Saving the Fender's Blue Butterfly
Eighth-Grade Students of 2004
Grant Community Middle School
A project to help preserve the Fender's blue butterfly was developed by 30 sixth-grade students who worked on the project until they completed the eighth grade. Part of their classroom work at Grant Community Middle School in Salem, Oregon, involved learning about different environmental issues. The students first chose local endangered animals for their 3-year project. They then narrowed their focus to the native and endangered Fender's blue butterfly, which they were to study in detail in order to assist the species.
The students learned all they could about Fender's blue butterfly from the Internet and local experts. It became clear that the most important factor endangering this butterfly was the loss of its habitat. Fender's blue butterfly was originally widely found in upland prairie habitats throughout the Willamette Valley in Oregon, but over 90 percent of the native prairies in the valley have been destroyed by the actions of humans. In addition, the caterpillar has a very narrow range of food options, the most important being the threatened Kincaid lupine plant. The Kincaid lupine is a long-lived, perennial species that is native to the vanishing Willamette Valley prairies. The students found that the Kincaid lupine is not easy to grow and is also difficult to harvest, transport, and replant.
After 3 months of research, the students devised a two-part plan for their project. The first part of the plan involved restoring some of the butterfly's lost habitat. They found a park (Bonesteele Park) that was being converted into a native Willamette Valley prairie by the county public works agency. The students then spent 7 class days harvesting and cleaning native prairie seeds, preparing a ¾-acre plot in the park for seed cultivation, and removing weeds from the plot. After 2 years of labor, the student plot was transformed into a budding example of a Willamette Valley prairie. Throughout the plot were many small but vibrant Kincaid lupine plants, which the students hoped would attract Fender's blue butterflies.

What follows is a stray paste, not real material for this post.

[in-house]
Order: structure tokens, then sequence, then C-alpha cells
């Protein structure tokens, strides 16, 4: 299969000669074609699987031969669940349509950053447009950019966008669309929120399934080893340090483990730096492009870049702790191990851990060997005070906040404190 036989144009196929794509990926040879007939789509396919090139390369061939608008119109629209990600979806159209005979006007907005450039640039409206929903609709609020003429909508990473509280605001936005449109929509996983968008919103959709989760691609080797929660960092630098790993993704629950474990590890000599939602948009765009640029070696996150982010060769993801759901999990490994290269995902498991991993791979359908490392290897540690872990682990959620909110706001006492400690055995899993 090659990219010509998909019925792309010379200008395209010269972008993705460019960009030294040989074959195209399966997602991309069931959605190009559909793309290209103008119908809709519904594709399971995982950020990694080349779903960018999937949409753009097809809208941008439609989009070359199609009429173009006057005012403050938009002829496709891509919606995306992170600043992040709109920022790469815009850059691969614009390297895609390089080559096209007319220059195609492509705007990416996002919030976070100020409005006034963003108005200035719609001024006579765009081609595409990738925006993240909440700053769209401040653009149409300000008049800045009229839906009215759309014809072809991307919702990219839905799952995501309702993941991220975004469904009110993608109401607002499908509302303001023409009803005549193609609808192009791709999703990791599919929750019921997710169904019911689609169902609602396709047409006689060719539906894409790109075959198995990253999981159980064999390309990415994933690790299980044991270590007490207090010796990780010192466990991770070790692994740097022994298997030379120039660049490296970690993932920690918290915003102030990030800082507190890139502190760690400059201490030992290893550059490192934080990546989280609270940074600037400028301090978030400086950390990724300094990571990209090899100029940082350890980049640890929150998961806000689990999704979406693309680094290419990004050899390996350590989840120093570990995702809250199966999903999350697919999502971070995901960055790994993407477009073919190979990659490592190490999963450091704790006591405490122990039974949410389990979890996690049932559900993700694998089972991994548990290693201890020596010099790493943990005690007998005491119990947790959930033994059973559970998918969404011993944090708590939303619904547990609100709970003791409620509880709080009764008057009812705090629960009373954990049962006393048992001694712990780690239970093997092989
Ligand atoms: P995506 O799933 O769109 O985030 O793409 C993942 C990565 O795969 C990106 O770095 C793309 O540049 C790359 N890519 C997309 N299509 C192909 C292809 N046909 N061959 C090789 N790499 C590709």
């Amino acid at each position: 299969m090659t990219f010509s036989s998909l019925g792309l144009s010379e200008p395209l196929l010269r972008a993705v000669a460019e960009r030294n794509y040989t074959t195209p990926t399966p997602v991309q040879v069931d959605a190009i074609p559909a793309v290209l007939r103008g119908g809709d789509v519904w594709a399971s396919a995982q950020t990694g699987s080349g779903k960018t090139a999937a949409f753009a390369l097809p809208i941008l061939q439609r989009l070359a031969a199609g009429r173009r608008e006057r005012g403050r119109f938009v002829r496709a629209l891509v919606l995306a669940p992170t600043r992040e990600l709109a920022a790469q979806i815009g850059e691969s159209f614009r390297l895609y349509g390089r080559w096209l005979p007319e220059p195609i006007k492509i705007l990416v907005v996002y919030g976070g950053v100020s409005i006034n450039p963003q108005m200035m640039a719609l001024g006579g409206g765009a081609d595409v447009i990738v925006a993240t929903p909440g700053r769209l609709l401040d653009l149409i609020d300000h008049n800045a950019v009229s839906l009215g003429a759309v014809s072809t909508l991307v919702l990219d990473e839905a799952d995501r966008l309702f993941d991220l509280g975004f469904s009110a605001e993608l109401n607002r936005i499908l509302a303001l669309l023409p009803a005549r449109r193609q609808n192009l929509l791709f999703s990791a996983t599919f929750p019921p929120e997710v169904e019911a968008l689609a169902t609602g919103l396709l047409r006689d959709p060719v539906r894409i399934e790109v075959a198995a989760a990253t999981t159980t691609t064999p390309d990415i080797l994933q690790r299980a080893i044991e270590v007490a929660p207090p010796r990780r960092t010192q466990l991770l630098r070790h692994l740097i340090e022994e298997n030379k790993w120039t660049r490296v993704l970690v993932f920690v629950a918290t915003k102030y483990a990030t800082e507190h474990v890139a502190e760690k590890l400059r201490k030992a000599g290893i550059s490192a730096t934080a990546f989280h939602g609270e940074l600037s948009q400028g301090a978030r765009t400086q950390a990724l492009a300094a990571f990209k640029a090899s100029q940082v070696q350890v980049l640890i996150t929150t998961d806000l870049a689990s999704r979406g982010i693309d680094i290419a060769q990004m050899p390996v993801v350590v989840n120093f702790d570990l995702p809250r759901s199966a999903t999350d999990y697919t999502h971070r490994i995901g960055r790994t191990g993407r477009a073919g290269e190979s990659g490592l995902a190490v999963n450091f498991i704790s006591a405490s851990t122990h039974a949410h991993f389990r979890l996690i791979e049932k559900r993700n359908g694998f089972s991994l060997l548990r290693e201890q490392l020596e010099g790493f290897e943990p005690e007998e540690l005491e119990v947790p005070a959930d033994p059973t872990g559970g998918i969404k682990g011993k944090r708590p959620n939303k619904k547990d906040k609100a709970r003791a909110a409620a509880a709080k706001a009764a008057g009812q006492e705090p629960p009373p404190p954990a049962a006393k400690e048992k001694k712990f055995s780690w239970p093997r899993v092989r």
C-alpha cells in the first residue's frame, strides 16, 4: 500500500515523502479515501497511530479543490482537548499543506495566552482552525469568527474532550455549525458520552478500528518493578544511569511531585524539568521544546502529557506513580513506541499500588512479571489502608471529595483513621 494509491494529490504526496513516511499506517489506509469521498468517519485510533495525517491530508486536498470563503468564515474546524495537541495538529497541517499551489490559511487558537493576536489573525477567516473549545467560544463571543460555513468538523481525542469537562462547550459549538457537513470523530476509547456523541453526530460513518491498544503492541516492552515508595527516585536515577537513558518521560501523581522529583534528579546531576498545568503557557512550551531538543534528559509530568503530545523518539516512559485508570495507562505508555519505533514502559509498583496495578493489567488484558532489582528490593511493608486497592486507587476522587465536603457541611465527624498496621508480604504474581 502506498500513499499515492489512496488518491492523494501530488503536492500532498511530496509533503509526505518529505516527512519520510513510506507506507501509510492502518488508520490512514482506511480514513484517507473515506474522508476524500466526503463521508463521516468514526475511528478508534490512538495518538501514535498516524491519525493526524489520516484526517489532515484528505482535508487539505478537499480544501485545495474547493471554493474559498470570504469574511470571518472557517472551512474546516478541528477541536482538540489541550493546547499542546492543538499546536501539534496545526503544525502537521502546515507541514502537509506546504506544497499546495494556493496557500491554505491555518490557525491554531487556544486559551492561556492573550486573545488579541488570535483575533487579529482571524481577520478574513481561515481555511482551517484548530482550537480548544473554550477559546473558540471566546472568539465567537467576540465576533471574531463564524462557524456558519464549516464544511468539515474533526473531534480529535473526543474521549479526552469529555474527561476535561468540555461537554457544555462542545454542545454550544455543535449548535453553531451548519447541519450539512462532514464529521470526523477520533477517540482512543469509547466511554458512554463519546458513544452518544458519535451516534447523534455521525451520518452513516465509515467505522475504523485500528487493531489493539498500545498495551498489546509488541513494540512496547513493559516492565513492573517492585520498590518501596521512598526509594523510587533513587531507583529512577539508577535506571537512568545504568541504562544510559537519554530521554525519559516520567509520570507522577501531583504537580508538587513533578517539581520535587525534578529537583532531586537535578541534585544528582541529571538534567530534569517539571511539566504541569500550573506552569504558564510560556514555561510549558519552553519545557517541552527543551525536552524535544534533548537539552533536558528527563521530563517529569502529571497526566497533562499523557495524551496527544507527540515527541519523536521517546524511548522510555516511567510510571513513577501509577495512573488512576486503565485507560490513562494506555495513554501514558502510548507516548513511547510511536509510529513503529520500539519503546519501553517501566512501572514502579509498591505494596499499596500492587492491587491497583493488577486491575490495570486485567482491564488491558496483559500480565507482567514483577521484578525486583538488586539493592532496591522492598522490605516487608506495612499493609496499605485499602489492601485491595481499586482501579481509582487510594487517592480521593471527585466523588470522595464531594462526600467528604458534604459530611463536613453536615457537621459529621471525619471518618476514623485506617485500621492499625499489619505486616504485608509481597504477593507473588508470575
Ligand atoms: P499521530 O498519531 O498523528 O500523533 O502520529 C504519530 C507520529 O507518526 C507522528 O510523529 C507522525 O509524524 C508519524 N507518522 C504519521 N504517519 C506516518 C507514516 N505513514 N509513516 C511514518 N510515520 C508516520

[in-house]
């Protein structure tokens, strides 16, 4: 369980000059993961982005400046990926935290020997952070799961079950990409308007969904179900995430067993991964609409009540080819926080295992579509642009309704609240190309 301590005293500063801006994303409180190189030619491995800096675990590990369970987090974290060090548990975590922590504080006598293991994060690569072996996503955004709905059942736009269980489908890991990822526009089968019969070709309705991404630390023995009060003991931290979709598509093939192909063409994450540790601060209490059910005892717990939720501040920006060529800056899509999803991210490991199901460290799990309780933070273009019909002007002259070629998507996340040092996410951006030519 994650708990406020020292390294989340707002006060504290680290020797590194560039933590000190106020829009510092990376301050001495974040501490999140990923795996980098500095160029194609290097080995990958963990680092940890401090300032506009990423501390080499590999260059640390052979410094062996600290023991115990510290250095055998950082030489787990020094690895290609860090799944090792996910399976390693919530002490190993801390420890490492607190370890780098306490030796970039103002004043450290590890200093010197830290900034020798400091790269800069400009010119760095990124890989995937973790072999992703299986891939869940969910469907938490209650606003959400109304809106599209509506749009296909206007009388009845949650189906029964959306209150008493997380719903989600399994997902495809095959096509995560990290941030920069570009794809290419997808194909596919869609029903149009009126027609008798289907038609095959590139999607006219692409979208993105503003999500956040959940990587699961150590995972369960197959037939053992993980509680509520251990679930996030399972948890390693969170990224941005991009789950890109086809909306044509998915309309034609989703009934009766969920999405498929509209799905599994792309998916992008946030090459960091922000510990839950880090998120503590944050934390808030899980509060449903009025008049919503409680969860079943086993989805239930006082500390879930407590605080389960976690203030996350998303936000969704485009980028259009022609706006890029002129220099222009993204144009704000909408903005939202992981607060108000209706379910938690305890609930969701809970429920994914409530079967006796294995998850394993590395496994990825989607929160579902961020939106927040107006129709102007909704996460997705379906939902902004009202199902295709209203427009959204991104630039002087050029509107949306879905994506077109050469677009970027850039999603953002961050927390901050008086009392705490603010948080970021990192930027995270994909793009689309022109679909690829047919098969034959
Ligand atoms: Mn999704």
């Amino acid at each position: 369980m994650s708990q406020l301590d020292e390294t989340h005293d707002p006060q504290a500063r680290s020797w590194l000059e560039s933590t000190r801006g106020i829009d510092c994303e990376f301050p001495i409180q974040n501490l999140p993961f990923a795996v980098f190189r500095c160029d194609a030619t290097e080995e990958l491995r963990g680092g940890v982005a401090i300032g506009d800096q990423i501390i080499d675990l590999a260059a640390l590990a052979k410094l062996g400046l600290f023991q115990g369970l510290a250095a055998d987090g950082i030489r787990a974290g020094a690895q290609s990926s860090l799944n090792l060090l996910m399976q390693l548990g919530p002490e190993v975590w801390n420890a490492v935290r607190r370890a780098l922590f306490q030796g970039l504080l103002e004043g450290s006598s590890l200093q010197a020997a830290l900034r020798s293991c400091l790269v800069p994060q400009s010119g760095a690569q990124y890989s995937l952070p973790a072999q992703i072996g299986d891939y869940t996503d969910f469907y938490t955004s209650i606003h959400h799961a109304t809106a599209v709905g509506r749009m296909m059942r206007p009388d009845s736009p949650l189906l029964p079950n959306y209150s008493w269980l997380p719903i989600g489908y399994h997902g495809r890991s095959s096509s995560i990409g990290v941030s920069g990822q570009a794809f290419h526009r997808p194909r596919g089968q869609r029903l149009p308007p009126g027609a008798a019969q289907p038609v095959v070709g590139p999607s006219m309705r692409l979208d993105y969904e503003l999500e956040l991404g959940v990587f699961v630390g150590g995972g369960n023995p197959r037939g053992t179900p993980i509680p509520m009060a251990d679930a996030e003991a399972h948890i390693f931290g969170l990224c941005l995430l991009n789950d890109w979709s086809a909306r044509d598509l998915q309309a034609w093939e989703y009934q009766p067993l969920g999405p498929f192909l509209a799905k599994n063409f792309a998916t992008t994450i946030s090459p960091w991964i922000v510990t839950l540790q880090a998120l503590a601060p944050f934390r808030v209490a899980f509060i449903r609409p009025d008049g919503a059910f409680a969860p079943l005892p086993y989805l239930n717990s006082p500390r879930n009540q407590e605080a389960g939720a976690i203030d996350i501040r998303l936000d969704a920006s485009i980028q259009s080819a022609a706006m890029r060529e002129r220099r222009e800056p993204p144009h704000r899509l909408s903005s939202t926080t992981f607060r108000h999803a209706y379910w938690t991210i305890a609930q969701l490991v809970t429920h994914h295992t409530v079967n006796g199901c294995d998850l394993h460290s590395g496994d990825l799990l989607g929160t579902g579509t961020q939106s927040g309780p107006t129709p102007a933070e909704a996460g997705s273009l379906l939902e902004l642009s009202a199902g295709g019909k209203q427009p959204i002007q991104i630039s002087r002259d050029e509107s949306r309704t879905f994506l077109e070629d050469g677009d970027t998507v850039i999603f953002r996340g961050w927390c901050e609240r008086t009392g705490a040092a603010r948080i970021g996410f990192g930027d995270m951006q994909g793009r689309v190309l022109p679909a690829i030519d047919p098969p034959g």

In spring 2004, students made two unconfirmed observations of Fender's blue butterflies. The butterflies observed looked exactly like the Fender's blue butterflies seen in pictures. The students are staying in touch with the county public works agency in the hope of confirming that the butterfly has returned to their part of the Willamette Valley.
The second part of the students' plan was to develop a Celebrating Prairie Festival to be held for over 600 elementary school children in the Salem/Keizer School District. The festival was partially intended to teach the children about the life cycle of butterflies and to make them aware that a special species native to their own region, Fender's blue butterfly, is endangered. The students also wanted to educate the elementary school children about the importance of the prairie biome and to make them think twice before casually picking small wildflowers or carelessly stomping through sensitive grasslands. In developing events for the festival, the students composed a bilingual play (in English and Spanish) about the life cycle of and threats to Fender's blue butterfly. They also developed different activity stations to encourage hands-on learning among the children. In addition, some of the eighth-grade students accompanied a third-grade class to two native prairie sites in Oregon and helped guide the children through species identification activities.